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derekmcd

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<p><BR/>Replying to:<BR/><DIV CLASS='Discussion_PostQuote'>Well , the universe is full of dangeous things like chemical gases, ions, electrons , particles&nbsp; and the like.My interpretation is that Schroidnger's Cat demonstrates the dangers of space travel&nbsp; with all the nebulas, supernovas, etc. That would incinerate a space ship traveling&nbsp; a year to reach it's objective&nbsp; target.So if Schodinger's cat&nbsp;&nbsp; was in a box and it arrived to it's destination&nbsp; and&nbsp; got out of the box&nbsp; on the other side of&nbsp; light year . It's likely it would&nbsp; die . I know it's a thought experiment I knew that all along&nbsp; for years .sending a monkey into space first is an example&nbsp; of&nbsp; What&nbsp; Schronger's Cat&nbsp; is I think ?What he is trying to demonstrate . <br /> Posted by siriusdogstarone</DIV></p><p>Schrodinger's Cat was nothing more than an attempt to show the layperson the oddity of superposition of particles.&nbsp; Basically that the state of a particle can not be known until it is observed.&nbsp;</p> <div class="Discussion_UserSignature"> <div> </div><br /><div><span style="color:#0000ff" class="Apple-style-span">"If something's hard to do, then it's not worth doing." - Homer Simpson</span></div> </div>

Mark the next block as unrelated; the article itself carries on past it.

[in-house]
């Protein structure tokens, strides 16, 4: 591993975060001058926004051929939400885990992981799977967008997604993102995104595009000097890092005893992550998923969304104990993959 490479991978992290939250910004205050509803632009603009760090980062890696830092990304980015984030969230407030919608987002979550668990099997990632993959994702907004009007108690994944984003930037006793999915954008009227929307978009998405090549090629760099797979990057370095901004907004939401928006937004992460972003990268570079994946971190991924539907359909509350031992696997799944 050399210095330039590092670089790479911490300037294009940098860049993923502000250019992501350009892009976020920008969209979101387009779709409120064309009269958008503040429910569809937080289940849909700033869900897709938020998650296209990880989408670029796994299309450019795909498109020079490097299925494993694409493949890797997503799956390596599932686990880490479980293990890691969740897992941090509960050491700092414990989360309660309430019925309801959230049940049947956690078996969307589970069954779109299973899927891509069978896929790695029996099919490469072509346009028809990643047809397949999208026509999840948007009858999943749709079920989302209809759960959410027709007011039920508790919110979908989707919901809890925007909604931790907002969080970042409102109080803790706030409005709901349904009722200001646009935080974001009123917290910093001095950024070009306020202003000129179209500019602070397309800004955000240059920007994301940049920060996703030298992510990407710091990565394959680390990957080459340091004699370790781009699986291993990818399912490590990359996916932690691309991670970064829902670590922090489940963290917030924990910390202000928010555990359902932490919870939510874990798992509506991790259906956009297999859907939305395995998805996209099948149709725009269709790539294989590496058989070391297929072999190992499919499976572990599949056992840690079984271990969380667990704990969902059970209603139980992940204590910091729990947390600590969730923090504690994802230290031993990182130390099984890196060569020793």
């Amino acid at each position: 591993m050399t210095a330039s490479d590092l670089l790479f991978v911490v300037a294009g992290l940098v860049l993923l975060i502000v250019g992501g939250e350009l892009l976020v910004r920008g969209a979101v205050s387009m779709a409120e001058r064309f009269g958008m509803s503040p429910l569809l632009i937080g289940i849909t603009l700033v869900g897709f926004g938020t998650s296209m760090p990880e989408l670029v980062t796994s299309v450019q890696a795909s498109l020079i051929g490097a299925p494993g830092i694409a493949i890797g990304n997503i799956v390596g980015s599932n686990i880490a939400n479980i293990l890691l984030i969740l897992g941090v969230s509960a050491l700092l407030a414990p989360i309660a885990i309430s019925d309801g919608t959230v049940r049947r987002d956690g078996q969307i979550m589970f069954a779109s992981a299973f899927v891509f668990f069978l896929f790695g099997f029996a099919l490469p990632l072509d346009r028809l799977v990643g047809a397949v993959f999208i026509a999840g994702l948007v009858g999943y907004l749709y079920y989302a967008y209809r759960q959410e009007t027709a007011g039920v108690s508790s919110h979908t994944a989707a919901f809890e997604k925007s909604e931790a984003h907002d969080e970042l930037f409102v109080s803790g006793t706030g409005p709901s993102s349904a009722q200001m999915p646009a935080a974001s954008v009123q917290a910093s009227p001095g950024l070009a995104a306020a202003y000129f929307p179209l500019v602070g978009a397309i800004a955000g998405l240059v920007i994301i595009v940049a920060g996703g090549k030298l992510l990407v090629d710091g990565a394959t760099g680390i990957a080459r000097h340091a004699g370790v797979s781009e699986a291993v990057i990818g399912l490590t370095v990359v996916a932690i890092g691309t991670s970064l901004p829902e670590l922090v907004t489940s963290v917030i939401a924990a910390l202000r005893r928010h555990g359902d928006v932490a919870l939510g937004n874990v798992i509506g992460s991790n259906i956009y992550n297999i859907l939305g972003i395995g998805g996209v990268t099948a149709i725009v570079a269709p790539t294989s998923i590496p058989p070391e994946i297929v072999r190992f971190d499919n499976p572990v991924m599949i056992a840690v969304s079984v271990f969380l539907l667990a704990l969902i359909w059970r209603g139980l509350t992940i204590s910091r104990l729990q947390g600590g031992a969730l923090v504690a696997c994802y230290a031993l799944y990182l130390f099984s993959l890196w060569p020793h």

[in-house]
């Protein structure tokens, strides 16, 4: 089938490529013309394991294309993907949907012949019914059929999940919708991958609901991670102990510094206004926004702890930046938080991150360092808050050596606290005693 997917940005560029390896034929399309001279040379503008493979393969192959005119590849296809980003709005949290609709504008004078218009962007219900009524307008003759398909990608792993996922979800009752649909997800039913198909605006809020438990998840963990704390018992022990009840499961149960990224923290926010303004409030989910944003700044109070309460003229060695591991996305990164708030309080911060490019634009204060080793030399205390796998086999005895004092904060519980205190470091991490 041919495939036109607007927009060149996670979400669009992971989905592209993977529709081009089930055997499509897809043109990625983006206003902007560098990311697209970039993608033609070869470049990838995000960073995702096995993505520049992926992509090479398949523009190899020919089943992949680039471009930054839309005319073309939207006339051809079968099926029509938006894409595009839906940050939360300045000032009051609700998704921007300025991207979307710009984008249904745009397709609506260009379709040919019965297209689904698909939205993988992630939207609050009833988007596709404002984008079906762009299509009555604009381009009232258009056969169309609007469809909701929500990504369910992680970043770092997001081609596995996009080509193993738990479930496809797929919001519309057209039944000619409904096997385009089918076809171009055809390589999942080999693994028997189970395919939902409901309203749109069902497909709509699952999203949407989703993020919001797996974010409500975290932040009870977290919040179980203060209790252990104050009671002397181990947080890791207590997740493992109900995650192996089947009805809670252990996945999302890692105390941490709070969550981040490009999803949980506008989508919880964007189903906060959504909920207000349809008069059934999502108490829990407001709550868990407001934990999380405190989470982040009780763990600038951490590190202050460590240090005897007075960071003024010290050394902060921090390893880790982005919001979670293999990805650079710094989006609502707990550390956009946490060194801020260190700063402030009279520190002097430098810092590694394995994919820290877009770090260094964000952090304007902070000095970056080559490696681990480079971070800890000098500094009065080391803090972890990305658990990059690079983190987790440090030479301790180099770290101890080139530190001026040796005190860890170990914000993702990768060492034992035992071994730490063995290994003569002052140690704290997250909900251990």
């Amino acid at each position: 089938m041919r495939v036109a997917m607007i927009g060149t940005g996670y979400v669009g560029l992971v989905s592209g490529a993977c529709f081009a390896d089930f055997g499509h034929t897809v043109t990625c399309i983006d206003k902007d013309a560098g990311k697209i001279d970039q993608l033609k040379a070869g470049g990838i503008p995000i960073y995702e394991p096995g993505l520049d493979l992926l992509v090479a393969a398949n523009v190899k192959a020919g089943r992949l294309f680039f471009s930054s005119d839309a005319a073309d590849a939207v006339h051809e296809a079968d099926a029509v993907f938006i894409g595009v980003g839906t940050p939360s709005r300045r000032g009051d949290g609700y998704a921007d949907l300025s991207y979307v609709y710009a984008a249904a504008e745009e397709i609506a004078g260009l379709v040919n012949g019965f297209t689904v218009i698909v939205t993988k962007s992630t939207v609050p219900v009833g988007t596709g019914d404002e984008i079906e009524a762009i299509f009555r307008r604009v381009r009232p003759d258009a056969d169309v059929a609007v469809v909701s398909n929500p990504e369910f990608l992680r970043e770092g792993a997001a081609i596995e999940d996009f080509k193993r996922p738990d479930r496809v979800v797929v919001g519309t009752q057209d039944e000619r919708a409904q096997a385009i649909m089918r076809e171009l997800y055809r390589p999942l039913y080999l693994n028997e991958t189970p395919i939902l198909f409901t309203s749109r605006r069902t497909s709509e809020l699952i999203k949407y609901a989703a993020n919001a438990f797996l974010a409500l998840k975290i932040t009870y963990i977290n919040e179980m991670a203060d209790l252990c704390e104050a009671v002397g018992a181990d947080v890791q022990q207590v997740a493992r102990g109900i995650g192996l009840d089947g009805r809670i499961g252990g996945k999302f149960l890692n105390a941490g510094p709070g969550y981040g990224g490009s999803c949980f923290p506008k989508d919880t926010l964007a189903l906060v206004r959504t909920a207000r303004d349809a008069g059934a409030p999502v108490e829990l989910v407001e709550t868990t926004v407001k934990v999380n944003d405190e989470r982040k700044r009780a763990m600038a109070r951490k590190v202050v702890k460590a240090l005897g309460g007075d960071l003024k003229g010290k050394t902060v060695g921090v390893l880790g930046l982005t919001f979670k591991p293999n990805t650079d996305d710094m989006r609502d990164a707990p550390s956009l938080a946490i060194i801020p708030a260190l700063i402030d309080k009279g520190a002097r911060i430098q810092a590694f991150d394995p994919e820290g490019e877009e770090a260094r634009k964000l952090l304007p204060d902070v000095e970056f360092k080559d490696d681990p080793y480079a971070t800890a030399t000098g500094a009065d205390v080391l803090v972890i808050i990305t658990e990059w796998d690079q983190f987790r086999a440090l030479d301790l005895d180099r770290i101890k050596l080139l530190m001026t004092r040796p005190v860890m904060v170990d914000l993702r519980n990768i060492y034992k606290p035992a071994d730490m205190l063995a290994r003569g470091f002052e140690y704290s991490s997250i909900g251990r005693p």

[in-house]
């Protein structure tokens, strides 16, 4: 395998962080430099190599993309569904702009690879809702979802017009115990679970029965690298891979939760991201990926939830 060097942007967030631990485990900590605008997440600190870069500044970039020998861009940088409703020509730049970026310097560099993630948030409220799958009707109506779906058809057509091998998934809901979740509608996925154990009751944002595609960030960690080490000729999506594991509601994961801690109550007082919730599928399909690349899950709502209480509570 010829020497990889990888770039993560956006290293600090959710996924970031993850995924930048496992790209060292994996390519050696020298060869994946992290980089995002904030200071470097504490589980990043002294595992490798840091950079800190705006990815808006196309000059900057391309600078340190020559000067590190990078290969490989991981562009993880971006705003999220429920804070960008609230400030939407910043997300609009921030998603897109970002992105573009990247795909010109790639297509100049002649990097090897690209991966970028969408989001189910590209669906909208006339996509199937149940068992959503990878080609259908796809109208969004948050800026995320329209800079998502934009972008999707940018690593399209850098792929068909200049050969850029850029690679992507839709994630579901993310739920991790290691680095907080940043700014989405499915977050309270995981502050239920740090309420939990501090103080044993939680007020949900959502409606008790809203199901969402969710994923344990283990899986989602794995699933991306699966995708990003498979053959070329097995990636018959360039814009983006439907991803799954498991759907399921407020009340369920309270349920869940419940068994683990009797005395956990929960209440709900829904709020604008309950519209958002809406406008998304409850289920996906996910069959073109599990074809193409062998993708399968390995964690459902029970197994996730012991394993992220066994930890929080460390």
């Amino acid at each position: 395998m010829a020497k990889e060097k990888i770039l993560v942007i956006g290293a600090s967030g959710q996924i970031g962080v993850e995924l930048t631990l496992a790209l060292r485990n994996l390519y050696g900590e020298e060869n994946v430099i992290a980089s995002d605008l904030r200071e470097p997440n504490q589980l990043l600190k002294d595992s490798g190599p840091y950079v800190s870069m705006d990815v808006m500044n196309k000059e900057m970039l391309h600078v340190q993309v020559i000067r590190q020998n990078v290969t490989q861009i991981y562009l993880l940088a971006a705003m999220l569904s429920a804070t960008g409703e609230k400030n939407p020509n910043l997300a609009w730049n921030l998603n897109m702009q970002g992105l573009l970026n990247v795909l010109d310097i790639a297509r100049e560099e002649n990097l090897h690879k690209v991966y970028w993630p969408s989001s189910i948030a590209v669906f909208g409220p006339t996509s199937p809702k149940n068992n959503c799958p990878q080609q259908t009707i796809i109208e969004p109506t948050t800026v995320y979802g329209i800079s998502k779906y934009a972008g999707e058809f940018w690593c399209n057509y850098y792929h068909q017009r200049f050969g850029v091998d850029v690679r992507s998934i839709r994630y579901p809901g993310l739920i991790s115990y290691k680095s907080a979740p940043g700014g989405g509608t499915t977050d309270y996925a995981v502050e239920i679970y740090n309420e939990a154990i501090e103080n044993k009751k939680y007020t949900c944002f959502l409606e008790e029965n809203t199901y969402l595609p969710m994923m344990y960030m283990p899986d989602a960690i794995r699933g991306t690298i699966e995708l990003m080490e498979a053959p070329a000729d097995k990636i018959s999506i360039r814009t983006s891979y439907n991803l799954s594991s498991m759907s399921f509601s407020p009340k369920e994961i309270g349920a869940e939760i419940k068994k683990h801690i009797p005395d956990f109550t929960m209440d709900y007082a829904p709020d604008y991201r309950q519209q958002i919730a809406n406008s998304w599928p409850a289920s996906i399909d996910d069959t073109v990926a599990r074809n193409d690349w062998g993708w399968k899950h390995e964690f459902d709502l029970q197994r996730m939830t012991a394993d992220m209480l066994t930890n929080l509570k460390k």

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drwayne